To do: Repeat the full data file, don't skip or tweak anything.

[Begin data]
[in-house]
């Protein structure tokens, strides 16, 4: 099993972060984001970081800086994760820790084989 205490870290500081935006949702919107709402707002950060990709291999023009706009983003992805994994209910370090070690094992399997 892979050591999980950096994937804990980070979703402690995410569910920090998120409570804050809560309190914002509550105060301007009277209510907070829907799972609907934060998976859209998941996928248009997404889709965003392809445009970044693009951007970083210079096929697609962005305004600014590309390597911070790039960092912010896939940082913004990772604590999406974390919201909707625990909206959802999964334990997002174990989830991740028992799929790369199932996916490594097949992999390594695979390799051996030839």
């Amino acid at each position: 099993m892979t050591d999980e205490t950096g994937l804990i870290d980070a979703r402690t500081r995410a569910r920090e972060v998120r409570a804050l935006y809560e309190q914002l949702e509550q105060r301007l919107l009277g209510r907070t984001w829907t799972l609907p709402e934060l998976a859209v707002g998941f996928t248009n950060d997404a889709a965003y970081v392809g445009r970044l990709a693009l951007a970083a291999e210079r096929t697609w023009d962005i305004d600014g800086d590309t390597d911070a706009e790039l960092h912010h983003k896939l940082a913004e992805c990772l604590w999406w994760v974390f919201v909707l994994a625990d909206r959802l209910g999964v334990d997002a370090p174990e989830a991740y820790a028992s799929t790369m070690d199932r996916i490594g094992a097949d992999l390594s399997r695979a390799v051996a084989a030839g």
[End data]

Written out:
[in-house]
């Protein structure tokens, strides 16, 4: 099993972060984001970081800086994760820790084989 205490870290500081935006949702919107709402707002950060990709291999023009706009983003992805994994209910370090070690094992399997 892979050591999980950096994937804990980070979703402690995410569910920090998120409570804050809560309190914002509550105060301007009277209510907070829907799972609907934060998976859209998941996928248009997404889709965003392809445009970044693009951007970083210079096929697609962005305004600014590309390597911070790039960092912010896939940082913004990772604590999406974390919201909707625990909206959802999964334990997002174990989830991740028992799929790369199932996916490594097949992999390594695979390799051996030839």
């Amino acid at each position: 099993m892979t050591d999980e205490t950096g994937l804990i870290d980070a979703r402690t500081r995410a569910r920090e972060v998120r409570a804050l935006y809560e309190q914002l949702e509550q105060r301007l919107l009277g209510r907070t984001w829907t799972l609907p709402e934060l998976a859209v707002g998941f996928t248009n950060d997404a889709a965003y970081v392809g445009r970044l990709a693009l951007a970083a291999e210079r096929t697609w023009d962005i305004d600014g800086d590309t390597d911070a706009e790039l960092h912010h983003k896939l940082a913004e992805c990772l604590w999406w994760v974390f919201v909707l994994a625990d909206r959802l209910g999964v334990d997002a370090p174990e989830a991740y820790a028992s799929t790369m070690d199932r996916i490594g094992a097949d992999l390594s399997r695979a390799v051996a084989a030839g």